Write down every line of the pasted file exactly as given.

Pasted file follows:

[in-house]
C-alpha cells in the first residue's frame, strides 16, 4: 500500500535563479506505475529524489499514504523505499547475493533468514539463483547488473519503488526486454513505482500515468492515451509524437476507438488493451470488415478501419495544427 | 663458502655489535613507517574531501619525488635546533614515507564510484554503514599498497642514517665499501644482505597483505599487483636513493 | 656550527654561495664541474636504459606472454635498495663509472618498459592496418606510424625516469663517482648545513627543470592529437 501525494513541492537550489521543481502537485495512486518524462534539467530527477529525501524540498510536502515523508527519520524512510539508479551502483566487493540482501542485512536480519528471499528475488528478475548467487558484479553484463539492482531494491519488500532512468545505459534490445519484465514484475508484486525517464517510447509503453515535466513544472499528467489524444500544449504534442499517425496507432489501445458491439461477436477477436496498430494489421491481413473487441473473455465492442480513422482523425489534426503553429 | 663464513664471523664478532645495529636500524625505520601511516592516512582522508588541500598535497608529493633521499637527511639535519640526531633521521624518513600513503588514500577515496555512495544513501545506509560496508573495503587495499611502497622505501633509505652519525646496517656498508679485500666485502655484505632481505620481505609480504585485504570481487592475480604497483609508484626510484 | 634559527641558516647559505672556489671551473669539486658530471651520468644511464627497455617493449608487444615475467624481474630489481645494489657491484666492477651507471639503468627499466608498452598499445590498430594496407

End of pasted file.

[in-house]
C-alpha cells in the first residue's frame, strides 16, 4: 500500500535563479506505475529524489499514504523505499547475493533468514539463483547488473519503488526486454513505482500515468492515451509524437476507438488493451470488415478501419495544427 | 663458502655489535613507517574531501619525488635546533614515507564510484554503514599498497642514517665499501644482505597483505599487483636513493 | 656550527654561495664541474636504459606472454635498495663509472618498459592496418606510424625516469663517482648545513627543470592529437 501525494513541492537550489521543481502537485495512486518524462534539467530527477529525501524540498510536502515523508527519520524512510539508479551502483566487493540482501542485512536480519528471499528475488528478475548467487558484479553484463539492482531494491519488500532512468545505459534490445519484465514484475508484486525517464517510447509503453515535466513544472499528467489524444500544449504534442499517425496507432489501445458491439461477436477477436496498430494489421491481413473487441473473455465492442480513422482523425489534426503553429 | 663464513664471523664478532645495529636500524625505520601511516592516512582522508588541500598535497608529493633521499637527511639535519640526531633521521624518513600513503588514500577515496555512495544513501545506509560496508573495503587495499611502497622505501633509505652519525646496517656498508679485500666485502655484505632481505620481505609480504585485504570481487592475480604497483609508484626510484 | 634559527641558516647559505672556489671551473669539486658530471651520468644511464627497455617493449608487444615475467624481474630489481645494489657491484666492477651507471639503468627499466608498452598499445590498430594496407